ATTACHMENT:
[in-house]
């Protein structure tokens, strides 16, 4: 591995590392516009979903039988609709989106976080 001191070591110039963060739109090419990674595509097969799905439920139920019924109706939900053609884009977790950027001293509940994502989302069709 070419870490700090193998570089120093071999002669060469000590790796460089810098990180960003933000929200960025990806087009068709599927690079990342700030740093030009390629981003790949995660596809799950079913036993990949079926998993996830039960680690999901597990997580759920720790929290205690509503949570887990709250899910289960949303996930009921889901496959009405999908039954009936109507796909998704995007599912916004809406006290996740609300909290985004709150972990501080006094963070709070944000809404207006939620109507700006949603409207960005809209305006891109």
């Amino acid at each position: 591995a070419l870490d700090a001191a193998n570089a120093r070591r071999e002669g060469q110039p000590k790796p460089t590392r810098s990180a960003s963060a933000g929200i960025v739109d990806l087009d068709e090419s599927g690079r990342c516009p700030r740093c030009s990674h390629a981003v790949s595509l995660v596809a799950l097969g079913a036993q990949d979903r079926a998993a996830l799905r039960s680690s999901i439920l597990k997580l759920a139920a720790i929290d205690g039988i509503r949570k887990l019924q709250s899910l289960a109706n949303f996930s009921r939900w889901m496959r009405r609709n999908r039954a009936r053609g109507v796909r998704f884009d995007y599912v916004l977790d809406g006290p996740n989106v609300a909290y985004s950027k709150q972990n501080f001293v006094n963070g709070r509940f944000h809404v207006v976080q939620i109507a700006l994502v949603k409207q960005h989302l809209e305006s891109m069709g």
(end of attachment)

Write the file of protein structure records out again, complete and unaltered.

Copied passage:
[in-house]
């Protein structure tokens, strides 16, 4: 591995590392516009979903039988609709989106976080 001191070591110039963060739109090419990674595509097969799905439920139920019924109706939900053609884009977790950027001293509940994502989302069709 070419870490700090193998570089120093071999002669060469000590790796460089810098990180960003933000929200960025990806087009068709599927690079990342700030740093030009390629981003790949995660596809799950079913036993990949079926998993996830039960680690999901597990997580759920720790929290205690509503949570887990709250899910289960949303996930009921889901496959009405999908039954009936109507796909998704995007599912916004809406006290996740609300909290985004709150972990501080006094963070709070944000809404207006939620109507700006949603409207960005809209305006891109």
């Amino acid at each position: 591995a070419l870490d700090a001191a193998n570089a120093r070591r071999e002669g060469q110039p000590k790796p460089t590392r810098s990180a960003s963060a933000g929200i960025v739109d990806l087009d068709e090419s599927g690079r990342c516009p700030r740093c030009s990674h390629a981003v790949s595509l995660v596809a799950l097969g079913a036993q990949d979903r079926a998993a996830l799905r039960s680690s999901i439920l597990k997580l759920a139920a720790i929290d205690g039988i509503r949570k887990l019924q709250s899910l289960a109706n949303f996930s009921r939900w889901m496959r009405r609709n999908r039954a009936r053609g109507v796909r998704f884009d995007y599912v916004l977790d809406g006290p996740n989106v609300a909290y985004s950027k709150q972990n501080f001293v006094n963070g709070r509940f944000h809404v207006v976080q939620i109507a700006l994502v949603k409207q960005h989302l809209e305006s891109m069709g």